The program also includes some great archival footage of important moments of ’69, specifically the Tom Seaver near perfect game of July 9th, the Mets taking over first place on September 10th, and of course the post season in October. The video highlights are interspersed with comments from Seaver, Bud Harrelson, Cleon Jones, Al Weis, Jerry Koosman, Jim McAndrew, Pignatano, Jimmy Breslin and a former Shea Stadium usherette. Mets broadcasters Howie Rose and Gary Cohen are interviewed as well. Those two grew up in Shea Stadium’s upper deck. Who better to offer a perspective from the fans point of view than two life long Mets fans, Cohen and Rose?

Some original video tape from that year is shown along with news reel clips. I was a bit disappointed with the use of some world series footage lifted from the MLB highlight reel narrated by Curt Gowdy commercially available but the producers probably did not have much else to draw from. Also the game winning hit by Ed Kranepool from the July 8th win against the Cubs is used at least three times throughout the program. I guess there is not as many clips available from forty years ago as I would have thought.

All in all, ”Miracle In New York” is well done and is very good. I wish they would have made it longer. So much happened during that season, the special could easily be 90 minutes or more. Also, it would have been nice to display the names of the 1969 Mets that are now deceased at the end of the show. However, I am just being picky. If you are a Mets fan and want to remember that first championship season or experience it for the first time, I recommend catching “Miracle In New York: The Story of the ’69 Mets” which will be repeated often this season on SNY.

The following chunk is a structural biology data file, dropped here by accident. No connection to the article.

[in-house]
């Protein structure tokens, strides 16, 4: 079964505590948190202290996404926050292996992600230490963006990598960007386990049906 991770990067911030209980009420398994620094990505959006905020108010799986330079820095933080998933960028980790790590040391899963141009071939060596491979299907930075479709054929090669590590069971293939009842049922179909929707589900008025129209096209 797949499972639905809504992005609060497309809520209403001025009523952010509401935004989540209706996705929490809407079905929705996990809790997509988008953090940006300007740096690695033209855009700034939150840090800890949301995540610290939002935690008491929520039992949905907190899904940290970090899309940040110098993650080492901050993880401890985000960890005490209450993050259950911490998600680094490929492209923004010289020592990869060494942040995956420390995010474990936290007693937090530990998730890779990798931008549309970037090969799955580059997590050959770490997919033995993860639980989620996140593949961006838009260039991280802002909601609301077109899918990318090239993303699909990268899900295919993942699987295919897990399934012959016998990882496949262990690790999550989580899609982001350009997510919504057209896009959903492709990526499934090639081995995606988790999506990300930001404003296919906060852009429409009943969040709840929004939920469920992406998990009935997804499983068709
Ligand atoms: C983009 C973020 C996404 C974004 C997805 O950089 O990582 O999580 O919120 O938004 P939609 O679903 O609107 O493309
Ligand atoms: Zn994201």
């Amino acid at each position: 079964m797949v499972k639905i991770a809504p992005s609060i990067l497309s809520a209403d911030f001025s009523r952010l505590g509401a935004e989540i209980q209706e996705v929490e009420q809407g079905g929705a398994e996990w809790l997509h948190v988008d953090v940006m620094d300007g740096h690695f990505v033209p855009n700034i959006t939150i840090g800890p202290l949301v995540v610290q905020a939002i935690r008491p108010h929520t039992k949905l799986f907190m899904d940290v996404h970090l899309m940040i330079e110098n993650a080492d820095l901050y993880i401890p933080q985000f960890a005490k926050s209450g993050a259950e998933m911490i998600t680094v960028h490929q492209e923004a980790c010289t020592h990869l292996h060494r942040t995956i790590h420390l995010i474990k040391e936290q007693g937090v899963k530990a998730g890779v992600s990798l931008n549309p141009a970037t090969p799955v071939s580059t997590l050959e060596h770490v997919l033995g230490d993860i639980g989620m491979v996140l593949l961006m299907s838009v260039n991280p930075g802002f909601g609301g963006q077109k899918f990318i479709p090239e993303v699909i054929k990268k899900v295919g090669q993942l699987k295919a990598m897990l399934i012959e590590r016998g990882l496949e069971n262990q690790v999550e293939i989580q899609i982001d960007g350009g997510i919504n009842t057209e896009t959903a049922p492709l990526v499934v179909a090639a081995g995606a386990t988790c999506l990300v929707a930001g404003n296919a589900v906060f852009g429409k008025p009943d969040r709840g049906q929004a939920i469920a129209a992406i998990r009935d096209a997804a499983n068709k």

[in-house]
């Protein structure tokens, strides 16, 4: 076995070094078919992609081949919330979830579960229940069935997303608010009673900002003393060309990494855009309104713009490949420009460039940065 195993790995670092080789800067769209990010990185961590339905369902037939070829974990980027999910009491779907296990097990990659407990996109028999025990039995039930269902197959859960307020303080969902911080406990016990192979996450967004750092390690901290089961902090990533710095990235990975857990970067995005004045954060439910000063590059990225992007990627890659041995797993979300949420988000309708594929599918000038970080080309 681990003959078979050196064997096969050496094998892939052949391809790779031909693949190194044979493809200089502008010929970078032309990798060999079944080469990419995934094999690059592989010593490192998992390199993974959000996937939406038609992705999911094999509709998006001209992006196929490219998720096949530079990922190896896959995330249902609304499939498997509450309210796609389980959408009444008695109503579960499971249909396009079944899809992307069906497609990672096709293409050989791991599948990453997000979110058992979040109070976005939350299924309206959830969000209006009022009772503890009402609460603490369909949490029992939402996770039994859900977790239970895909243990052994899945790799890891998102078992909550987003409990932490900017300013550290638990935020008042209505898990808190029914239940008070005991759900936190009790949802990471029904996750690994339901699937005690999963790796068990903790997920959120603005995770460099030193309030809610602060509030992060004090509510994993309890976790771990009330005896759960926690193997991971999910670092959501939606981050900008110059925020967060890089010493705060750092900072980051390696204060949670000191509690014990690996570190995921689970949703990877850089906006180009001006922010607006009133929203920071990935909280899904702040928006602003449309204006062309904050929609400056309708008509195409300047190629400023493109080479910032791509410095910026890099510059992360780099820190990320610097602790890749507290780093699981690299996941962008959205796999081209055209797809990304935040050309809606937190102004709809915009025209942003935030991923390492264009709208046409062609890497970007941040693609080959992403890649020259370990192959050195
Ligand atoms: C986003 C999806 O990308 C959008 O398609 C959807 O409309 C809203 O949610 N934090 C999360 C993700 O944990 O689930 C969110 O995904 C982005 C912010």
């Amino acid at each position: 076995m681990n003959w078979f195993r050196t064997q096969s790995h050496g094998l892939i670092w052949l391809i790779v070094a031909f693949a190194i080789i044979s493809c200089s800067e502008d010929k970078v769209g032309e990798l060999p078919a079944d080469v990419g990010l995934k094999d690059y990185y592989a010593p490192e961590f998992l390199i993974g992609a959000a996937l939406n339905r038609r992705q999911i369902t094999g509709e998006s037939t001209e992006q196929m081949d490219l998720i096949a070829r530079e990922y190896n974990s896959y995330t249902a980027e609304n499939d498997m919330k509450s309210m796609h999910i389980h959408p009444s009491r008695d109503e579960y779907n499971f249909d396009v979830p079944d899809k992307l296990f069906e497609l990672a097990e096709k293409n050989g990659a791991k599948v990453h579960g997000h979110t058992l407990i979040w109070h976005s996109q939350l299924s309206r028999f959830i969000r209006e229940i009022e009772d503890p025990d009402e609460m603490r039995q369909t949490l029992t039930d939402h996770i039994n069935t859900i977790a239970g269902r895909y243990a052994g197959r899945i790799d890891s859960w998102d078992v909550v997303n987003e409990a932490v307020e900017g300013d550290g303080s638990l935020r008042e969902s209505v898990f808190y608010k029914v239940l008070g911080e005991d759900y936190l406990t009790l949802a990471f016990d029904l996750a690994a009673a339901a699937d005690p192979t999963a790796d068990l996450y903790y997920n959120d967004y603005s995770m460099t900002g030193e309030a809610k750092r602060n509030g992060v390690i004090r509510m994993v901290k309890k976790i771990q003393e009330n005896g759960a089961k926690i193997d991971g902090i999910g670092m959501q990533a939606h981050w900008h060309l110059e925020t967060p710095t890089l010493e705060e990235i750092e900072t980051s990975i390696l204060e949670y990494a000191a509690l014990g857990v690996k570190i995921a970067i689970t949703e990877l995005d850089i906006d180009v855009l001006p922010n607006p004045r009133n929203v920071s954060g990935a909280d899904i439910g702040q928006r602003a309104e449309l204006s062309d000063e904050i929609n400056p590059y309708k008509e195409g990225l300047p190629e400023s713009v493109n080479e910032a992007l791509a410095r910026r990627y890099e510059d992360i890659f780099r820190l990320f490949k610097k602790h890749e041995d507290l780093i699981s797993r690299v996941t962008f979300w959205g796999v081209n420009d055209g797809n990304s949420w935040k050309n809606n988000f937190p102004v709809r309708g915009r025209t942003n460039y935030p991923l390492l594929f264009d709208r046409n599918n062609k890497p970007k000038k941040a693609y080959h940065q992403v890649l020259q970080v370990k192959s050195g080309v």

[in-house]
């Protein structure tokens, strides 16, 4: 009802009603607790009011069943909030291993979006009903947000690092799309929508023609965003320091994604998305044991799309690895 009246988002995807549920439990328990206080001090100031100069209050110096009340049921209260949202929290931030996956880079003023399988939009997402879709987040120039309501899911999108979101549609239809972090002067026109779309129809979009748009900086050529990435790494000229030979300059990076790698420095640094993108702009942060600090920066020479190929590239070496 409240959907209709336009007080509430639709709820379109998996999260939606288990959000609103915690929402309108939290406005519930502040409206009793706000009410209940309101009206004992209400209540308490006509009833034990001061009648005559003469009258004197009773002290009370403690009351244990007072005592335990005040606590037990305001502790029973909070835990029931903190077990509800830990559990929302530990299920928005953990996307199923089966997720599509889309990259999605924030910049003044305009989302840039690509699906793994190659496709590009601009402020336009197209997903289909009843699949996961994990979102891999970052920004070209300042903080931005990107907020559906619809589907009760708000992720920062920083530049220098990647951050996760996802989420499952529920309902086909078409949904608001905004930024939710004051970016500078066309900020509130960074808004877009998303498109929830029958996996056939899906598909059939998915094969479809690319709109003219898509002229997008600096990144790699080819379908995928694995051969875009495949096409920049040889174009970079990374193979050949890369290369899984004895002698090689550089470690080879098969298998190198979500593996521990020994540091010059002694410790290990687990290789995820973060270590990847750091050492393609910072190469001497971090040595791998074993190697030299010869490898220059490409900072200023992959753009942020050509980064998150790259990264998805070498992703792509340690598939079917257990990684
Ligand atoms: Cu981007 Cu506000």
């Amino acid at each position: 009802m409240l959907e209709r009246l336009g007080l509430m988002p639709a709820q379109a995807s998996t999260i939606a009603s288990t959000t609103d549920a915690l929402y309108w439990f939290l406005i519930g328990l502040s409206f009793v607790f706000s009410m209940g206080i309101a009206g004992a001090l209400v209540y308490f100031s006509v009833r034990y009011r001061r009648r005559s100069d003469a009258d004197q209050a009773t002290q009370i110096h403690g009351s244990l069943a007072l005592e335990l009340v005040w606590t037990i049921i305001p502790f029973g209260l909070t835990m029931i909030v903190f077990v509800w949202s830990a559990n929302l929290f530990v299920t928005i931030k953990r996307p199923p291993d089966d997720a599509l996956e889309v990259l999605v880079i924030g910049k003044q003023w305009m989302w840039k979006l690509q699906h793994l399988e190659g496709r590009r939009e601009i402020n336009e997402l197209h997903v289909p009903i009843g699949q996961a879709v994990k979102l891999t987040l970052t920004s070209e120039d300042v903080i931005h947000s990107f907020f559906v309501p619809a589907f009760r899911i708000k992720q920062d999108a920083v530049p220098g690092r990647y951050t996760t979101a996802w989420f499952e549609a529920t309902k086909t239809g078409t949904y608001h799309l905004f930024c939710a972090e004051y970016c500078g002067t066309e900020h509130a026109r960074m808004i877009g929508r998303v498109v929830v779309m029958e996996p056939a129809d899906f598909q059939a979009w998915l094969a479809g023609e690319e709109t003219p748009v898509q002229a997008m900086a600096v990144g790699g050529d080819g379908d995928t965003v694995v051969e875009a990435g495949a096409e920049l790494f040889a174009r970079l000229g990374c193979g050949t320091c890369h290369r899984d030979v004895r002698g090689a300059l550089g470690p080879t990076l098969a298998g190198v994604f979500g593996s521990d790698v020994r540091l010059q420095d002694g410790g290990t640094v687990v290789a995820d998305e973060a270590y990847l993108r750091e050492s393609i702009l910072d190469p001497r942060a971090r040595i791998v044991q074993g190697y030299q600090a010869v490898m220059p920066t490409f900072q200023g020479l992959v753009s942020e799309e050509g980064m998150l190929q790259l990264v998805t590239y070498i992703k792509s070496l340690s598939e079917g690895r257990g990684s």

No Minor Accomplishment – a Major Book Worth Reading

For those of you looking for something baseball related in the cold months ahead, I strongly recommend an excellent book titled No Minor Accomplishment, The Revival of New Jersey Professional Baseball.


Bob Golon, the book’s author, has done an outstanding job of telling the story of the rebirth of minor league baseball in the Garden State. The majority of the book focuses on the eight modern professional baseball teams currently making New Jersey their home and how they have come to be. But in doing so, Golon first goes back in time and recounts the storied history of professional baseball in New Jersey. The Newark Peppers, the original Newark Bears, the Jersey City Giants, Jackie Robinson, Alexander Cartwright, and New Jersey negro minor league teams all played significant roles in New Jersey’s incredible and perhaps not very well known contribution to America’s pastime.